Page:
Divorced Parents? Epic Battle #2
Splitting the kids, the assets, the house. Everything. All of a sudden your once solidly, secure life is split in half. The same goes for a child’s education.
Sadly, but true enough, organizations like FinAid report a plethora of letters from kids who are the victims of a horrible child custody battle…and so are their college saving accounts. One parent refuses to pay for school. The other parent refuses to fill out the FAFSA.
It’s an epic battle in the making.
When divorce happens, the child may be young. College tuition and fees are those blips on the far radar, almost off the screen, years down the line.
When the time comes for the child to start applying to colleges, it’s time to realize who’s paying. Before getting into an argument, let’s review the facts behind divorced parents and college financial aid.
As of 2010, usually one parent must fill out the FAFSA and other need analysis forms for most private colleges. This person is called the “custodial parent.” The custodial parent is whom the student lives with most during the year prior to completing the FAFSA. S/he does not have to be the parent initially awarded custody in original divorce agreement.
The situation becomes very expensive for a divorced upper middle class (UMC) family when either situation occurs:
- The custodial parent makes $100,000 or more
- Or the child has a stepparent that is financially well-off.
When the custodial parent makes $100,000 or more, that is the UMC minimum household income figure. To the federal government, on paper, it signifies you have money to spend, thus your chances for financial aid plummet.
The situation worsens if the child has a stepparent who contributes to the household. So let’s say the custodial parent’s income is $110,000 a year and the stepparent’s income is $85,000 — this $195,000 all goes into the FAFSA. Why? Because the federal government distributes aid based on household.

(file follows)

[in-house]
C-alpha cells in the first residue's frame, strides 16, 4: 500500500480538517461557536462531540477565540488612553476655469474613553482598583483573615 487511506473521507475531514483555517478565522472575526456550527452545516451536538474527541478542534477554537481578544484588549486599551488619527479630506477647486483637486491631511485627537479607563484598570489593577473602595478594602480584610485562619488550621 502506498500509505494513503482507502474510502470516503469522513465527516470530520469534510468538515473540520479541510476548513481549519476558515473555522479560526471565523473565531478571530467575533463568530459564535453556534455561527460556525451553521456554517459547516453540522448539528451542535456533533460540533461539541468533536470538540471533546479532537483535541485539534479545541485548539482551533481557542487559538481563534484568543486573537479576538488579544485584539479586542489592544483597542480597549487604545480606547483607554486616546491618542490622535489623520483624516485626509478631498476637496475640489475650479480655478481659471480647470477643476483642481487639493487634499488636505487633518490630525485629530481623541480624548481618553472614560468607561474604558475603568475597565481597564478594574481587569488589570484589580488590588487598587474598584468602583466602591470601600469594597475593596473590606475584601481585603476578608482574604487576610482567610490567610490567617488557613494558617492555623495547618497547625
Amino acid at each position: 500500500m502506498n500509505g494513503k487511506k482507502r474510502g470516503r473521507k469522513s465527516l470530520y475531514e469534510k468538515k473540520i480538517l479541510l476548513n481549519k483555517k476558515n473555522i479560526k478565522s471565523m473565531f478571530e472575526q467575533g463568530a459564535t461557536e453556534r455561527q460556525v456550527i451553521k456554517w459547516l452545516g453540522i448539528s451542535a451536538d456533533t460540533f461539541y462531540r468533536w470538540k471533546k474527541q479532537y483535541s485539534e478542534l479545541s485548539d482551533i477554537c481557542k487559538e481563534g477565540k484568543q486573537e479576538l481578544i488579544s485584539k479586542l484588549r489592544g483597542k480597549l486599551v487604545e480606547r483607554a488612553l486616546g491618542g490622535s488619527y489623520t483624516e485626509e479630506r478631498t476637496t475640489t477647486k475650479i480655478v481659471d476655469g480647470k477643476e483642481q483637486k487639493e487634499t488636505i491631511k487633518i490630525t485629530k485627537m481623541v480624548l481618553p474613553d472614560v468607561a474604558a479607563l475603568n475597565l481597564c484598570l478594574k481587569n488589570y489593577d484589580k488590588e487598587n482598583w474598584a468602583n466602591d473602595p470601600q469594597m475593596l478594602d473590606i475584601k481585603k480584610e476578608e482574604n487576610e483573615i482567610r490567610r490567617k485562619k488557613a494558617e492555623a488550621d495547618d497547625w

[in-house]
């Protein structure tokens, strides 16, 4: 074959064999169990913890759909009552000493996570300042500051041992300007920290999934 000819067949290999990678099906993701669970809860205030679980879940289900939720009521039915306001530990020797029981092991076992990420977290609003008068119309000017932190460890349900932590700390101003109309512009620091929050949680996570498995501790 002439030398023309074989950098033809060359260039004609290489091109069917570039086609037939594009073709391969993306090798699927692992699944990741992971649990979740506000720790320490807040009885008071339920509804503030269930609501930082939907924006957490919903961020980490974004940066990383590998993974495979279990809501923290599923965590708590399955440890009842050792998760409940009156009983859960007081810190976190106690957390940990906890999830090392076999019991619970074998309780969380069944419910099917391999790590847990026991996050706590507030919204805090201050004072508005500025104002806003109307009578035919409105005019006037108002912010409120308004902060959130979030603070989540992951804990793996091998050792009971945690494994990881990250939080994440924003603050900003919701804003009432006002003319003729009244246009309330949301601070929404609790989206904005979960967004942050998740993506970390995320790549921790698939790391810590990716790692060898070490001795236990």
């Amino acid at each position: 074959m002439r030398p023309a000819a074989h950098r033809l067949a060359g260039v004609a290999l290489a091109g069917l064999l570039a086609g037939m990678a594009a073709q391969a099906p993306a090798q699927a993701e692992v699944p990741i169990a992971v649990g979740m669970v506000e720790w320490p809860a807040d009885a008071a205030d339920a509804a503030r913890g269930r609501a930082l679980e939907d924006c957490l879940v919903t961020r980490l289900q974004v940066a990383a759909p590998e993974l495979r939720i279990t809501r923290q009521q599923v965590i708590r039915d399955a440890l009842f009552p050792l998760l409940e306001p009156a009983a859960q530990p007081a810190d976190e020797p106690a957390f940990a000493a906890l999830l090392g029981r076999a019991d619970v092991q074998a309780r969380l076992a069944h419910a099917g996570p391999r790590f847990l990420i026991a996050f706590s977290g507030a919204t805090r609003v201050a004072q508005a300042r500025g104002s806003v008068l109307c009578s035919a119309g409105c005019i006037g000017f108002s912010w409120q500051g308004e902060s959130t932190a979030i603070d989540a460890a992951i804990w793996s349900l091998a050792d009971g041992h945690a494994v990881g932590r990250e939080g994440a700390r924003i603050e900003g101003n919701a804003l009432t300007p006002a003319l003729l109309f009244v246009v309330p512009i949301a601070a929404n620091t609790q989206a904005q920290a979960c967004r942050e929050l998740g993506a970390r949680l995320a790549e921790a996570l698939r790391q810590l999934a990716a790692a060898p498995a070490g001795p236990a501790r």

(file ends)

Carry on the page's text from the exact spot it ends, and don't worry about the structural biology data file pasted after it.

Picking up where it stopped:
On the other hand, if the student lives with a custodial parent, stepparent and let’s say two step siblings, the expected family contribution, or how much money the family can spend on college according to the federal government, will decrease. Thus, increasing the student’s chances for a better financial aid package.
If any parent thinks that not filling out the FAFSA will increase the student’s chances for more financial aid, that’s a bad idea. In fact, it will lessen your child’s chances in receiving aid. This strategy does NOT work. As FinAid says:
“Some parents mistakenly believe that if they refuse to contribute, the school will declare the student independent and pick up the parent’s share of the college costs.”
To declare a student independent is EXTREMELY difficult. (Take a look at our article Emancipate A Minor to Pay for School, which better explains.)
Schools and the federal government know all the ins and outs, tricks and shenanigans. To try and fool them will only be hurting your child’s chances of receiving educational financial aid.
Also, pre-nupitial agreements and divorce agreements don’t mean a thing to colleges and the federal government. At least one parent has to have FAFSA eligibility.
Either way, cooperate and play nice because if you don’t, your child is the one whose going to end up hurt . . . financially and emotionally.